Blake Shelton: 10 Prime Hits

The Songs That Defined His Career

Long before his participation on The Voice took Blake Shelton’s celebrity to a new level, the amiable Okie had already logged an impressive number of hits on the country charts. This summer, he steps away from his swiveling chair to hit the road again on his Ten Times Crazier tour which has been garnering rave reviews across the nation. Here’s a look at the songs that have propelled Shelton from his mullet-sporting early days to the Country Music Association’s reigning male vocalist and entertainer of the year.

Shelton moved to Nashville as a teenager and spent years knocking on doors before landing a deal with Giant Records. His debut release, “Austin,” became a huge success, spending five weeks at No. 1 on Billboard’s country singles chart. (Shortly after “Austin” was released, Giant Records closed and Shelton was transferred to Warner Bros Records.) The lyric tells the tale of a couple who break up, yet the guy is ever hopeful, and each time he records an outgoing message on his answering machine, he tags it with a heartfelt message to his ex — “I still love you.” It pays off, and by the end of the song, she’s left a message saying she feels the same. This weekend marks 12 years since the song hit the summit on Aug. 11, 2001. It remains one of Shelton’s best.

“Ol’ Red”
The third single from Shelton’s self-titled debut album only peaked at No. 14, yet the impact of this song on Shelton’s career is greater than the chart number indicates. “Ol’ Red” is one of his most frequently requested hits, and Shelton considers it his signature song. Penned by James Bohan, Don Goodman and Mark Sherrill, “Ol’ Red” had previously been recorded by George Jones and Kenny Rogers before Shelton released it as a single. The lyrics tell the story of a prisoner who ensures a successful escape by getting the prison’s skilled bloodhound interested in a female dog, knowing when he’s released, “Ol’ Red” will go straight to her, allowing the prisoner to get away. The song was accompanied by a video that was essentially a mini-movie, giving Shelton an opportunity to display his acting chops and a long, unruly mane of hair.

“The Baby”
Though his debut single, “Austin,” was a No. 1 hit, Shelton’s next two singles — “All Over Me” and “Ol’ Red” — peaked at No. 18 and No. 14, respectively. With the release of “The Baby,” Shelton returned to No. 1 on Feb. 22, 2003, and remained there for three weeks. The first single from his sophomore album, The Dreamer, the song was written by Michael White and Harley Allen. It’s a tearjerker that tells the story of a dying mother and her special affinity for “the baby” of the family. When he gets the call that his mom doesn’t have long to live, he races home to be by her side but gets there just after she passes away.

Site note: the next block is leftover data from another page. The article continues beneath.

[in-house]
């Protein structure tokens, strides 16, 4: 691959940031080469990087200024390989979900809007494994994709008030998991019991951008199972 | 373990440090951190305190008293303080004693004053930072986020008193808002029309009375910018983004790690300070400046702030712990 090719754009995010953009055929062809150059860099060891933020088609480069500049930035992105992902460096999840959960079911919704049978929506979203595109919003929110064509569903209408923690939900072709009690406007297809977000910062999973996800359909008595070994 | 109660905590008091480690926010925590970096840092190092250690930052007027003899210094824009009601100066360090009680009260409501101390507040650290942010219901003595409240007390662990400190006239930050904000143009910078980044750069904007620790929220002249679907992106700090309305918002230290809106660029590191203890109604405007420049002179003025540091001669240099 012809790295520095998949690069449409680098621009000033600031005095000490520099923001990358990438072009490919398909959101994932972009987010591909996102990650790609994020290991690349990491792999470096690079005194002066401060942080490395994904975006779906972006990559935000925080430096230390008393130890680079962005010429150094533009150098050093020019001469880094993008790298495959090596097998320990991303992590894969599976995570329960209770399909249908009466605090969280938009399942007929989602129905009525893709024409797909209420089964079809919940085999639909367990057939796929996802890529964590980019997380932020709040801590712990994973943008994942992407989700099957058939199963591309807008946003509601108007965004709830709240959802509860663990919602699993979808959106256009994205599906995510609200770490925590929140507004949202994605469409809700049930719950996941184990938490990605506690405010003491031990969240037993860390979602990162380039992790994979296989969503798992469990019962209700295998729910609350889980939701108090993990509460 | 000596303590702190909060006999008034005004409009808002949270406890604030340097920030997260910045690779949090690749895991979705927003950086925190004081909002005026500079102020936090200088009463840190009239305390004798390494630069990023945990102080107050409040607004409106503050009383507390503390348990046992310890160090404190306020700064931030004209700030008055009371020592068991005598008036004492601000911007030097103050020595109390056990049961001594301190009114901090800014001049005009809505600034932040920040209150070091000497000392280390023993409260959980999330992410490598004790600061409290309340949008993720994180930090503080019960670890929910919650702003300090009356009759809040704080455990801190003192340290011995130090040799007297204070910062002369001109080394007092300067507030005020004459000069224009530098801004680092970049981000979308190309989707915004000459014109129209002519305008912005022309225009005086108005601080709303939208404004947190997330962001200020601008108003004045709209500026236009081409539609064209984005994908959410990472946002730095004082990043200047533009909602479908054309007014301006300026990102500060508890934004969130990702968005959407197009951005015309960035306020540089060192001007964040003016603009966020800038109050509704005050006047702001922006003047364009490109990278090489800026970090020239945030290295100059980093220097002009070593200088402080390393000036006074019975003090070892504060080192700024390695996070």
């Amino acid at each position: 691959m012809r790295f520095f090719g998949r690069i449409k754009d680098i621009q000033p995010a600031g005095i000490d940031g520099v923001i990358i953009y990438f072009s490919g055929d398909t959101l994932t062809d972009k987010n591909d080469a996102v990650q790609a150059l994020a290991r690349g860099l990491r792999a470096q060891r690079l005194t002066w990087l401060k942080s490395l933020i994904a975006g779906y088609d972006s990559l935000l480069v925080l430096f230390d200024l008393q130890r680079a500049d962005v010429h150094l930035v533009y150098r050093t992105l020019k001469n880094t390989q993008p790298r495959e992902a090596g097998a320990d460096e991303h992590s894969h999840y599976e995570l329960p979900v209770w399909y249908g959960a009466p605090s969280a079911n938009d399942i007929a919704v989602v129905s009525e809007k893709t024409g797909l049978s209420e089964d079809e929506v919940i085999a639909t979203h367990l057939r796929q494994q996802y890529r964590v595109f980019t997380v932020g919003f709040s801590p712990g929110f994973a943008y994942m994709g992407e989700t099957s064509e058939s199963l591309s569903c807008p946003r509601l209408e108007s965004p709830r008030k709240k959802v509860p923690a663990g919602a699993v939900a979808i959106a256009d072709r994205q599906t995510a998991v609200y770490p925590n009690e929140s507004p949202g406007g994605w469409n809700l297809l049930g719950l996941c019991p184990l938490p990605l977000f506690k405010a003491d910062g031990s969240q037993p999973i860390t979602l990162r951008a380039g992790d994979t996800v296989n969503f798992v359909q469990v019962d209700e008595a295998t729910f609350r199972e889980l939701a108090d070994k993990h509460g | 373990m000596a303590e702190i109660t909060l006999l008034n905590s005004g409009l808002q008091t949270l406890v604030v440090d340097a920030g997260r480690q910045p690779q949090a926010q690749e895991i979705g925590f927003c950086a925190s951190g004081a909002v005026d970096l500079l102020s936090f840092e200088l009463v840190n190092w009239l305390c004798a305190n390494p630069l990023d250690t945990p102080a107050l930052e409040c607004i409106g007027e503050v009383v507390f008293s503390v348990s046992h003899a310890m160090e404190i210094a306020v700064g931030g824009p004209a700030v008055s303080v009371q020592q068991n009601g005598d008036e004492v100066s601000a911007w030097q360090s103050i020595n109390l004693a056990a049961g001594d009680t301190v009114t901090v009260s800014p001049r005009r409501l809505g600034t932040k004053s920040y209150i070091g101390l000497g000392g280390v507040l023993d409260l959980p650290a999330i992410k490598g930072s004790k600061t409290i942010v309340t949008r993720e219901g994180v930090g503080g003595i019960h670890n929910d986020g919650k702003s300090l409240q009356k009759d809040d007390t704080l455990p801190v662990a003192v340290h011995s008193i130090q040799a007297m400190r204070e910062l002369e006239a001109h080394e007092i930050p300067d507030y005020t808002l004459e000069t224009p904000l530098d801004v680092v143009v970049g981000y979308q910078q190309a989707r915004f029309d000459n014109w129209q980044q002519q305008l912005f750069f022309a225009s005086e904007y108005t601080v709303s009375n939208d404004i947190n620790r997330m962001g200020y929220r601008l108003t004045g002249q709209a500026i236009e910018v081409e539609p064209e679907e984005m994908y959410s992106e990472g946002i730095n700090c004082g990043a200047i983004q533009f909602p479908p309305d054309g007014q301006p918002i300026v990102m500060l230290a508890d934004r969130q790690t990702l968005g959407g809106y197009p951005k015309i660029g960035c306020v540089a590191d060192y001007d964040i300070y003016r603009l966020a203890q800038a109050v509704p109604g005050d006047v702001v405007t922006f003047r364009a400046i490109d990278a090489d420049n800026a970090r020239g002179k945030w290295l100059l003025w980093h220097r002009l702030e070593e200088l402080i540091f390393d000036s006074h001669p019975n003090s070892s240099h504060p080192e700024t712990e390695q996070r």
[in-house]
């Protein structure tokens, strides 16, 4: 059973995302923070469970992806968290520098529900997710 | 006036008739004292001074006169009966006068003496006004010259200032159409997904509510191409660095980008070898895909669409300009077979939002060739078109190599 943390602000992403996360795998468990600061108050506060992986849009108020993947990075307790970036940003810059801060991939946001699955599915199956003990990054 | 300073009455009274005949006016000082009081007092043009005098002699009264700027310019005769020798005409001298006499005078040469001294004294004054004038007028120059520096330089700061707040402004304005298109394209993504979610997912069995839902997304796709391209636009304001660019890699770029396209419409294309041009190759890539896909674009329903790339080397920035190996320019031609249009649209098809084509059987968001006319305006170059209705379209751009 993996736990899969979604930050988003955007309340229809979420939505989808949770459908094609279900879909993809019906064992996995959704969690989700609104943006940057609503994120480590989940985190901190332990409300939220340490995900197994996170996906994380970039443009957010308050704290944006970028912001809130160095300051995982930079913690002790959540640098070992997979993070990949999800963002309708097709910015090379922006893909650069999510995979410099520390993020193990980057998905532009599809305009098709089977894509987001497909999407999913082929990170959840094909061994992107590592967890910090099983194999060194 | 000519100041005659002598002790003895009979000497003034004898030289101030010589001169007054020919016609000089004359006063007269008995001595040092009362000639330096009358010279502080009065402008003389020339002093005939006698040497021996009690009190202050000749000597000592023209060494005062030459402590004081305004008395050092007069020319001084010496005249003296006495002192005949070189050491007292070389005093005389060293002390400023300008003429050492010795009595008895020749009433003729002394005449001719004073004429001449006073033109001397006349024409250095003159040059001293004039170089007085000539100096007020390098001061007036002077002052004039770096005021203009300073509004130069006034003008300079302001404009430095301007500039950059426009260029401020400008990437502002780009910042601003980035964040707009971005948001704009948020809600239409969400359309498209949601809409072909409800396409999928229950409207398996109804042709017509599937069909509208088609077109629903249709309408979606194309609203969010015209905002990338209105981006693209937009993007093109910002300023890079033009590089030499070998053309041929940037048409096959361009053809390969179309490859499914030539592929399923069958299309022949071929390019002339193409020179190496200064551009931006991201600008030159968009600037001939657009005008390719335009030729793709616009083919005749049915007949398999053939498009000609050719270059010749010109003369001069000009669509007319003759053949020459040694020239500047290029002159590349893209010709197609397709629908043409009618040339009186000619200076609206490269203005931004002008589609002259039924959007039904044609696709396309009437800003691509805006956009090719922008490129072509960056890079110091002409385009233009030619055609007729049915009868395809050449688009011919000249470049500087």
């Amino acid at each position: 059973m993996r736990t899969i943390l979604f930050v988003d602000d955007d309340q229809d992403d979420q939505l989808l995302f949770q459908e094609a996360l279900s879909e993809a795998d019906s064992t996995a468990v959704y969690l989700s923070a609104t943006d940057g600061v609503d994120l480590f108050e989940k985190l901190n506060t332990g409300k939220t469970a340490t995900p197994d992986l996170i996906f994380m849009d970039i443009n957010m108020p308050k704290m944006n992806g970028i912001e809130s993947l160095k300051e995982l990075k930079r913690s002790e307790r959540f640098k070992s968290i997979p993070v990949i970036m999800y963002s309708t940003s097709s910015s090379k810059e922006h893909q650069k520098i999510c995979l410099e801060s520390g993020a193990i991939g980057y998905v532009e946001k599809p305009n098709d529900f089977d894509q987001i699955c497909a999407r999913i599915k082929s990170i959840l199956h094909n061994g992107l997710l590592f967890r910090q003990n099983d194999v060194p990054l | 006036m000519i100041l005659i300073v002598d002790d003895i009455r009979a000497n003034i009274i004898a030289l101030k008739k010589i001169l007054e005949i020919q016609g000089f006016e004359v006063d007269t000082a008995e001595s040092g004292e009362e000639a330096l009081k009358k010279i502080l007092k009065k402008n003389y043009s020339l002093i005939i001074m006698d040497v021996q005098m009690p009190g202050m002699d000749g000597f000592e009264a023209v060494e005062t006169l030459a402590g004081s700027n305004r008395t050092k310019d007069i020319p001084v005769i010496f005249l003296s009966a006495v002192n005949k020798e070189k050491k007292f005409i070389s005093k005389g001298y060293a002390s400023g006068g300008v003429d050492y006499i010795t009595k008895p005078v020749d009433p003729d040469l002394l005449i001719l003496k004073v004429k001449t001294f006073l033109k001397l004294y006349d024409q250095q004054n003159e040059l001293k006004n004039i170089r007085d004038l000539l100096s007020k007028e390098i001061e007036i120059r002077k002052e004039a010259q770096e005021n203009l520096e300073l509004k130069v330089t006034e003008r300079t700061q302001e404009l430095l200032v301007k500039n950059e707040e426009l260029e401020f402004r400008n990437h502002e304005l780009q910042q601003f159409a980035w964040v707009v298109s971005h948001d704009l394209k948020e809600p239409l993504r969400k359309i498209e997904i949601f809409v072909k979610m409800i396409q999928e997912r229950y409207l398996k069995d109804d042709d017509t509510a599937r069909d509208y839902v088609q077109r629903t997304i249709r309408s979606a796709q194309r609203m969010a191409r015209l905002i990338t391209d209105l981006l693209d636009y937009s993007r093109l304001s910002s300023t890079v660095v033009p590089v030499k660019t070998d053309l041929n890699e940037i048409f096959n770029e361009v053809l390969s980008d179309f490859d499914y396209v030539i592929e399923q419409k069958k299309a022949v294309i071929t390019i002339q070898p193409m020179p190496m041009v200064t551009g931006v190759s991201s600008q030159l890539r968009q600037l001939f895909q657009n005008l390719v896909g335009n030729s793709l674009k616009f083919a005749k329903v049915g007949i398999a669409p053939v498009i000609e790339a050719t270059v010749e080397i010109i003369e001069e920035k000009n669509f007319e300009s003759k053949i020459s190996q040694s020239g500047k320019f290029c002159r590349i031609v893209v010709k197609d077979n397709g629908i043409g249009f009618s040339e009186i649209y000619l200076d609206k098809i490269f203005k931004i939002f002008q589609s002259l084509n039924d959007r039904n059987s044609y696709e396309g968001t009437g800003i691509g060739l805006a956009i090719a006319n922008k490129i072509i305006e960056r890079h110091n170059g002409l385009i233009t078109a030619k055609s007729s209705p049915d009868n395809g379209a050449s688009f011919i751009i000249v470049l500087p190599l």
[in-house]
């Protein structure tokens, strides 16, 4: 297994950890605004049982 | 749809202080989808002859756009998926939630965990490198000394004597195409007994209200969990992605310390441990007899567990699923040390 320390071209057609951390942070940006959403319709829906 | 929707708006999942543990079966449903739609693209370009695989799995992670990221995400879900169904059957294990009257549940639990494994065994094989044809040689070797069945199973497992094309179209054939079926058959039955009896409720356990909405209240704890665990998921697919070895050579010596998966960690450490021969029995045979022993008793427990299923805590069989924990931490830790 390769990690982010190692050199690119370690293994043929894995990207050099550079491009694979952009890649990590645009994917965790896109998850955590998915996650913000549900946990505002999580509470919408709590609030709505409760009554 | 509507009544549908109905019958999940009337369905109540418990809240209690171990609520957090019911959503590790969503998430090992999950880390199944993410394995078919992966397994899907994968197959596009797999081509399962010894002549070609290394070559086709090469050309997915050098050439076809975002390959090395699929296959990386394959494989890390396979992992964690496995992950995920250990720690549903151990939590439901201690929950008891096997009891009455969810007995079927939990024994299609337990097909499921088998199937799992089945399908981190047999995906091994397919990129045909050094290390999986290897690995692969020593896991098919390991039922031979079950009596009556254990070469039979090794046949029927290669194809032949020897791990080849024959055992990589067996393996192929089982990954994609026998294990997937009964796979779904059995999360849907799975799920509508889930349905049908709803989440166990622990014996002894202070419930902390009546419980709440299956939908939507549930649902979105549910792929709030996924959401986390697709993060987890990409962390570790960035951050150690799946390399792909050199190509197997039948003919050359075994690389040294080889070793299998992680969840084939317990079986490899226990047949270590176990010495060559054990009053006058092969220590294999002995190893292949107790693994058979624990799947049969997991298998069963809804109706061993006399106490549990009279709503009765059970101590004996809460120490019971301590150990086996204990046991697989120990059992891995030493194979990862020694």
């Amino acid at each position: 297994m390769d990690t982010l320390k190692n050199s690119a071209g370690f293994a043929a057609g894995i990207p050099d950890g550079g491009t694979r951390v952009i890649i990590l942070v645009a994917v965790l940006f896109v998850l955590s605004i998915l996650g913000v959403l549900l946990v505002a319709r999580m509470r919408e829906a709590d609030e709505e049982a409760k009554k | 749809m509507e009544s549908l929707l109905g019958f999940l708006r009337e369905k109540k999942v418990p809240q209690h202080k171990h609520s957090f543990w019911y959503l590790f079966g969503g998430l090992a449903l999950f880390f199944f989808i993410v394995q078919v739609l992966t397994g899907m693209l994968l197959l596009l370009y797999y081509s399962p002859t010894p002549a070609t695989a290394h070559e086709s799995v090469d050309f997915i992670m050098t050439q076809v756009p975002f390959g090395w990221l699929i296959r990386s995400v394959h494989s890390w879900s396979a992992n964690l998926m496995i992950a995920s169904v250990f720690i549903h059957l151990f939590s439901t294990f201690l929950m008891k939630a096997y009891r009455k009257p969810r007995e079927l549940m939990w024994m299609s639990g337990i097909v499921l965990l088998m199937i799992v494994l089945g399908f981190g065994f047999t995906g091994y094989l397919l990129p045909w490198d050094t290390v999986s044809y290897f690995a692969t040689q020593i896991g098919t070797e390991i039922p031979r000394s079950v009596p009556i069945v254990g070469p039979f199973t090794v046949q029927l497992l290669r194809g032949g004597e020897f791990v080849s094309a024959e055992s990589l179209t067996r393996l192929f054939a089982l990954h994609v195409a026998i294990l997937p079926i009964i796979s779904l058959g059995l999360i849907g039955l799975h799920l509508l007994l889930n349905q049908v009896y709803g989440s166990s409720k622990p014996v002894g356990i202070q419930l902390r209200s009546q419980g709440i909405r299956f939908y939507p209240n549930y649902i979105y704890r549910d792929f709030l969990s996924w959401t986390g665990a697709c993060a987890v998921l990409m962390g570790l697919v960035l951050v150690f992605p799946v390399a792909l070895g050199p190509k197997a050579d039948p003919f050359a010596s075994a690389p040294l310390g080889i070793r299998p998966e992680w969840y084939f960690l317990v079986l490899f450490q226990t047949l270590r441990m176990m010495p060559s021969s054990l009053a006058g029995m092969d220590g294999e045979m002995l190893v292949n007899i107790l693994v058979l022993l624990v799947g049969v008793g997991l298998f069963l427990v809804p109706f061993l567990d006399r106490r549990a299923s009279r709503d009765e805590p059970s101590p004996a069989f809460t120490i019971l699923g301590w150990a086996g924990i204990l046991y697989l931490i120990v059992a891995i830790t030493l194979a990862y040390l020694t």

“Some Beach”
He has now placed 37 titles on Billboard’s country songs chart, including 13 No. 1 hits, but early in his career, consistency wasn’t exactly Shelton’s strong suit at country radio. After having a three-week No. 1 with “The Baby,” Shelton’s next three singles languished in the 20s and 30s on the chart before he hit the summit again with “Some Beach” in December 2004. Penned by Rory Lee Feek and Paul Overstreet, the catchy tune was the second single from the Blake Shelton’s Barn & Grill album. The song’s clever double entendre provided a showcase for Shelton’s mischievous personality, and his engaging performance earned him four weeks at the top of the chart.

Initially a hit for Canadian crooner Michael Bublé, who co-wrote the song with Alan Chang and Amy Foster-Gillies, Shelton released “Home” on Feb. 1, 2008, and hit the top of the country chart on July 19. Featuring guest vocals from future wife Miranda Lambert, the single spent two weeks at No. 1. It was included on the June 2008 re-issue of Shelton’s 2007 album Pure BS and Blake Shelton Collector’s Edition, an EP available exclusively at Walmart. The song enjoyed new life when Shelton asked Bublé to write new lyrics for a Christmas version, and the two artists recorded it on Shelton’s 2012 Cheers, It’s Christmas album. Usher joined Shelton in singing “Home” to close the Healing in the Heartland concert at Chesapeake Energy Arena in Oklahoma City in May 2013. The duet has been released with proceeds benefiting Oklahoma tornado victims.